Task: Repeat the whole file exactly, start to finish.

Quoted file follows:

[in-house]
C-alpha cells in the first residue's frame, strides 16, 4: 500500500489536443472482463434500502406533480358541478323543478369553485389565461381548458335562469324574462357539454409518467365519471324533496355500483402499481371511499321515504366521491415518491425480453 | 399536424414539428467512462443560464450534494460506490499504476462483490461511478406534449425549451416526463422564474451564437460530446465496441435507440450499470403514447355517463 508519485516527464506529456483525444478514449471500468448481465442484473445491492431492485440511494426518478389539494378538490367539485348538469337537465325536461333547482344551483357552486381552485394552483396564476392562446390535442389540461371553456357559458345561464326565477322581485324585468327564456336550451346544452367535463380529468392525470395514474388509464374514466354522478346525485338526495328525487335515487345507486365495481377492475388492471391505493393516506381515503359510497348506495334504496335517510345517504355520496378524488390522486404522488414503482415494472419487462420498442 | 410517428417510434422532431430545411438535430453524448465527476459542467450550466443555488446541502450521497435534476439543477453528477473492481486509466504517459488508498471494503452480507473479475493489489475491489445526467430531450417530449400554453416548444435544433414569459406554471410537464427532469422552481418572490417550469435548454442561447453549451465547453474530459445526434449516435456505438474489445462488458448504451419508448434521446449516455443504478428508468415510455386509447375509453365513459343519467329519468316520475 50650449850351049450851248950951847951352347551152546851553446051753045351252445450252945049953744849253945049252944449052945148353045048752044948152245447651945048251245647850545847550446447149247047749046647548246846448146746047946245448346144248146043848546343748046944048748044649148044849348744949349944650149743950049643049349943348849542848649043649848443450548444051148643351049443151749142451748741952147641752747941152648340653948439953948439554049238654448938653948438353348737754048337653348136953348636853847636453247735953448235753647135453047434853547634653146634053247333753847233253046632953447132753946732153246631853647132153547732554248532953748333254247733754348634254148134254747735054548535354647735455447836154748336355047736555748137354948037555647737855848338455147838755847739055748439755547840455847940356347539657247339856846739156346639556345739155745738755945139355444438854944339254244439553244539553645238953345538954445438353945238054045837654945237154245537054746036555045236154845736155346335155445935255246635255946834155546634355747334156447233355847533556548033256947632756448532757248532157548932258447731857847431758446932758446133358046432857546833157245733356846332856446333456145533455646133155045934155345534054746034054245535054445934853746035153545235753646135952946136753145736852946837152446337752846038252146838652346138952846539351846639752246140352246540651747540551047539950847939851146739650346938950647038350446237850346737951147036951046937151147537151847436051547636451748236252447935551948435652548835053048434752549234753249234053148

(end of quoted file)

[in-house]
C-alpha cells in the first residue's frame, strides 16, 4: 500500500489536443472482463434500502406533480358541478323543478369553485389565461381548458335562469324574462357539454409518467365519471324533496355500483402499481371511499321515504366521491415518491425480453 | 399536424414539428467512462443560464450534494460506490499504476462483490461511478406534449425549451416526463422564474451564437460530446465496441435507440450499470403514447355517463 508519485516527464506529456483525444478514449471500468448481465442484473445491492431492485440511494426518478389539494378538490367539485348538469337537465325536461333547482344551483357552486381552485394552483396564476392562446390535442389540461371553456357559458345561464326565477322581485324585468327564456336550451346544452367535463380529468392525470395514474388509464374514466354522478346525485338526495328525487335515487345507486365495481377492475388492471391505493393516506381515503359510497348506495334504496335517510345517504355520496378524488390522486404522488414503482415494472419487462420498442 | 410517428417510434422532431430545411438535430453524448465527476459542467450550466443555488446541502450521497435534476439543477453528477473492481486509466504517459488508498471494503452480507473479475493489489475491489445526467430531450417530449400554453416548444435544433414569459406554471410537464427532469422552481418572490417550469435548454442561447453549451465547453474530459445526434449516435456505438474489445462488458448504451419508448434521446449516455443504478428508468415510455386509447375509453365513459343519467329519468316520475 50650449850351049450851248950951847951352347551152546851553446051753045351252445450252945049953744849253945049252944449052945148353045048752044948152245447651945048251245647850545847550446447149247047749046647548246846448146746047946245448346144248146043848546343748046944048748044649148044849348744949349944650149743950049643049349943348849542848649043649848443450548444051148643351049443151749142451748741952147641752747941152648340653948439953948439554049238654448938653948438353348737754048337653348136953348636853847636453247735953448235753647135453047434853547634653146634053247333753847233253046632953447132753946732153246631853647132153547732554248532953748333254247733754348634254148134254747735054548535354647735455447836154748336355047736555748137354948037555647737855848338455147838755847739055748439755547840455847940356347539657247339856846739156346639556345739155745738755945139355444438854944339254244439553244539553645238953345538954445438353945238054045837654945237154245537054746036555045236154845736155346335155445935255246635255946834155546634355747334156447233355847533556548033256947632756448532757248532157548932258447731857847431758446932758446133358046432857546833157245733356846332856446333456145533455646133155045934155345534054746034054245535054445934853746035153545235753646135952946136753145736852946837152446337752846038252146838652346138952846539351846639752246140352246540651747540551047539950847939851146739650346938950647038350446237850346737951147036951046937151147537151847436051547636451748236252447935551948435652548835053048434752549234753249234053148